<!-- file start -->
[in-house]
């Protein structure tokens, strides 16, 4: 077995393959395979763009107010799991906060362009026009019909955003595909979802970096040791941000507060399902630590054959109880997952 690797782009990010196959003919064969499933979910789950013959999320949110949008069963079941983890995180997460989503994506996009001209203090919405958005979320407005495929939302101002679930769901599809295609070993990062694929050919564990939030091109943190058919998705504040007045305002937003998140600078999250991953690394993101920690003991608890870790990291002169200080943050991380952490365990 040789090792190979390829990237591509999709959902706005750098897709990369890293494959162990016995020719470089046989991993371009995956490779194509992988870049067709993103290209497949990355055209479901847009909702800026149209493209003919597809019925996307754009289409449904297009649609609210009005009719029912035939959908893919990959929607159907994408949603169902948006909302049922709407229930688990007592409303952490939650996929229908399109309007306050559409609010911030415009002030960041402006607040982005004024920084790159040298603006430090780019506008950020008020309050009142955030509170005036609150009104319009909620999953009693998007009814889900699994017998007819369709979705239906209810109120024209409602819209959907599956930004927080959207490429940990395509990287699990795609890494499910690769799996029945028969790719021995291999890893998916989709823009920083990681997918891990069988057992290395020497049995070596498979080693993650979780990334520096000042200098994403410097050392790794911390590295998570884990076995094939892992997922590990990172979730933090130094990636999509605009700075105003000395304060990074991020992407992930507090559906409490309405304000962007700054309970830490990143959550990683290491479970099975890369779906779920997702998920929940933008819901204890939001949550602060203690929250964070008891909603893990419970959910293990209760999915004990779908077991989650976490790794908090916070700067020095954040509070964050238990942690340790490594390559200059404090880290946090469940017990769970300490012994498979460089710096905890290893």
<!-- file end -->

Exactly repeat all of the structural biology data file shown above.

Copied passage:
[in-house]
């Protein structure tokens, strides 16, 4: 077995393959395979763009107010799991906060362009026009019909955003595909979802970096040791941000507060399902630590054959109880997952 690797782009990010196959003919064969499933979910789950013959999320949110949008069963079941983890995180997460989503994506996009001209203090919405958005979320407005495929939302101002679930769901599809295609070993990062694929050919564990939030091109943190058919998705504040007045305002937003998140600078999250991953690394993101920690003991608890870790990291002169200080943050991380952490365990 040789090792190979390829990237591509999709959902706005750098897709990369890293494959162990016995020719470089046989991993371009995956490779194509992988870049067709993103290209497949990355055209479901847009909702800026149209493209003919597809019925996307754009289409449904297009649609609210009005009719029912035939959908893919990959929607159907994408949603169902948006909302049922709407229930688990007592409303952490939650996929229908399109309007306050559409609010911030415009002030960041402006607040982005004024920084790159040298603006430090780019506008950020008020309050009142955030509170005036609150009104319009909620999953009693998007009814889900699994017998007819369709979705239906209810109120024209409602819209959907599956930004927080959207490429940990395509990287699990795609890494499910690769799996029945028969790719021995291999890893998916989709823009920083990681997918891990069988057992290395020497049995070596498979080693993650979780990334520096000042200098994403410097050392790794911390590295998570884990076995094939892992997922590990990172979730933090130094990636999509605009700075105003000395304060990074991020992407992930507090559906409490309405304000962007700054309970830490990143959550990683290491479970099975890369779906779920997702998920929940933008819901204890939001949550602060203690929250964070008891909603893990419970959910293990209760999915004990779908077991989650976490790794908090916070700067020095954040509070964050238990942690340790490594390559200059404090880290946090469940017990769970300490012994498979460089710096905890290893």